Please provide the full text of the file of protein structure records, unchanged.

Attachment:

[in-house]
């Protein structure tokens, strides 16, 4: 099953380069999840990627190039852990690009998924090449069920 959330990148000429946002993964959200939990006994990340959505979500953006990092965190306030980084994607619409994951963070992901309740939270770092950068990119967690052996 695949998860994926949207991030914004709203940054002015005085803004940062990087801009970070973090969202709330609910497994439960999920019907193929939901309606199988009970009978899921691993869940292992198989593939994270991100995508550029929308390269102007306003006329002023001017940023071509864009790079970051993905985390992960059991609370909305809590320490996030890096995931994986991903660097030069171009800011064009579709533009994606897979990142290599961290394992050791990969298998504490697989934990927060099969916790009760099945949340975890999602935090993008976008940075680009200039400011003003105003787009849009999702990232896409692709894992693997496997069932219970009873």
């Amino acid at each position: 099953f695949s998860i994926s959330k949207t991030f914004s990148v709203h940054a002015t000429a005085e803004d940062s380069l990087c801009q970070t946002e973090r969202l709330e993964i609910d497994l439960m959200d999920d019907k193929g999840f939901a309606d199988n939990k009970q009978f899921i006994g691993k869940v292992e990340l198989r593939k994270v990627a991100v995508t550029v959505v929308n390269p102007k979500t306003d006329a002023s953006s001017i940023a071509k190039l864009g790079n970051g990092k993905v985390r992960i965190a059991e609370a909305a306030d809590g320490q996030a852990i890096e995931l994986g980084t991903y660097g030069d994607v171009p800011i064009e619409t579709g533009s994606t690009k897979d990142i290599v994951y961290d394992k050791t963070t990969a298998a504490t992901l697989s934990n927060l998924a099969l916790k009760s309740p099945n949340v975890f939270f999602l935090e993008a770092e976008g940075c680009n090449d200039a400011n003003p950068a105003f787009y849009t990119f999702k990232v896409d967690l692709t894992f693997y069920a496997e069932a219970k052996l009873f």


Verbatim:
[in-house]
């Protein structure tokens, strides 16, 4: 099953380069999840990627190039852990690009998924090449069920 959330990148000429946002993964959200939990006994990340959505979500953006990092965190306030980084994607619409994951963070992901309740939270770092950068990119967690052996 695949998860994926949207991030914004709203940054002015005085803004940062990087801009970070973090969202709330609910497994439960999920019907193929939901309606199988009970009978899921691993869940292992198989593939994270991100995508550029929308390269102007306003006329002023001017940023071509864009790079970051993905985390992960059991609370909305809590320490996030890096995931994986991903660097030069171009800011064009579709533009994606897979990142290599961290394992050791990969298998504490697989934990927060099969916790009760099945949340975890999602935090993008976008940075680009200039400011003003105003787009849009999702990232896409692709894992693997496997069932219970009873």
């Amino acid at each position: 099953f695949s998860i994926s959330k949207t991030f914004s990148v709203h940054a002015t000429a005085e803004d940062s380069l990087c801009q970070t946002e973090r969202l709330e993964i609910d497994l439960m959200d999920d019907k193929g999840f939901a309606d199988n939990k009970q009978f899921i006994g691993k869940v292992e990340l198989r593939k994270v990627a991100v995508t550029v959505v929308n390269p102007k979500t306003d006329a002023s953006s001017i940023a071509k190039l864009g790079n970051g990092k993905v985390r992960i965190a059991e609370a909305a306030d809590g320490q996030a852990i890096e995931l994986g980084t991903y660097g030069d994607v171009p800011i064009e619409t579709g533009s994606t690009k897979d990142i290599v994951y961290d394992k050791t963070t990969a298998a504490t992901l697989s934990n927060l998924a099969l916790k009760s309740p099945n949340v975890f939270f999602l935090e993008a770092e976008g940075c680009n090449d200039a400011n003003p950068a105003f787009y849009t990119f999702k990232v896409d967690l692709t894992f693997y069920a496997e069932a219970k052996l009873f």